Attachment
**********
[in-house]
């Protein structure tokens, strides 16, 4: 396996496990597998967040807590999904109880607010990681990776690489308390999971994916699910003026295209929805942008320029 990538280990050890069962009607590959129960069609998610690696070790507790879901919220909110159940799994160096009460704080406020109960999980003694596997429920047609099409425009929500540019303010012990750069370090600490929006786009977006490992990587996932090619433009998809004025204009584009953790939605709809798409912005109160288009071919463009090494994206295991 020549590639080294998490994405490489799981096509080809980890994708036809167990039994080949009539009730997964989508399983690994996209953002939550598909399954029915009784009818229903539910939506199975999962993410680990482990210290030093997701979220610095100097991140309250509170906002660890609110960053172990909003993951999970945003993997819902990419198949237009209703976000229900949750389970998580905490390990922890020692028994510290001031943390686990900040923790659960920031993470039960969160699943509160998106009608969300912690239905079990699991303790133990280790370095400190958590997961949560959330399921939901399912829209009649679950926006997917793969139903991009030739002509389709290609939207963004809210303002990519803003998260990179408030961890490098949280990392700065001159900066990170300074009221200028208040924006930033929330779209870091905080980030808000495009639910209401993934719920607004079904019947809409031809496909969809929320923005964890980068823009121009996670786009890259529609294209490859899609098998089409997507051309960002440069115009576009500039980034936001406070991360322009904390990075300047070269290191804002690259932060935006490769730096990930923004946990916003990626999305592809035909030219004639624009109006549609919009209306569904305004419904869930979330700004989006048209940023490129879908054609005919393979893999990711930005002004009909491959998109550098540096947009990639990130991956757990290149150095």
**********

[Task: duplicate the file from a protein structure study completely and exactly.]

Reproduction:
[in-house]
């Protein structure tokens, strides 16, 4: 396996496990597998967040807590999904109880607010990681990776690489308390999971994916699910003026295209929805942008320029 990538280990050890069962009607590959129960069609998610690696070790507790879901919220909110159940799994160096009460704080406020109960999980003694596997429920047609099409425009929500540019303010012990750069370090600490929006786009977006490992990587996932090619433009998809004025204009584009953790939605709809798409912005109160288009071919463009090494994206295991 020549590639080294998490994405490489799981096509080809980890994708036809167990039994080949009539009730997964989508399983690994996209953002939550598909399954029915009784009818229903539910939506199975999962993410680990482990210290030093997701979220610095100097991140309250509170906002660890609110960053172990909003993951999970945003993997819902990419198949237009209703976000229900949750389970998580905490390990922890020692028994510290001031943390686990900040923790659960920031993470039960969160699943509160998106009608969300912690239905079990699991303790133990280790370095400190958590997961949560959330399921939901399912829209009649679950926006997917793969139903991009030739002509389709290609939207963004809210303002990519803003998260990179408030961890490098949280990392700065001159900066990170300074009221200028208040924006930033929330779209870091905080980030808000495009639910209401993934719920607004079904019947809409031809496909969809929320923005964890980068823009121009996670786009890259529609294209490859899609098998089409997507051309960002440069115009576009500039980034936001406070991360322009904390990075300047070269290191804002690259932060935006490769730096990930923004946990916003990626999305592809035909030219004639624009109006549609919009209306569904305004419904869930979330700004989006048209940023490129879908054609005919393979893999990711930005002004009909491959998109550098540096947009990639990130991956757990290149150095």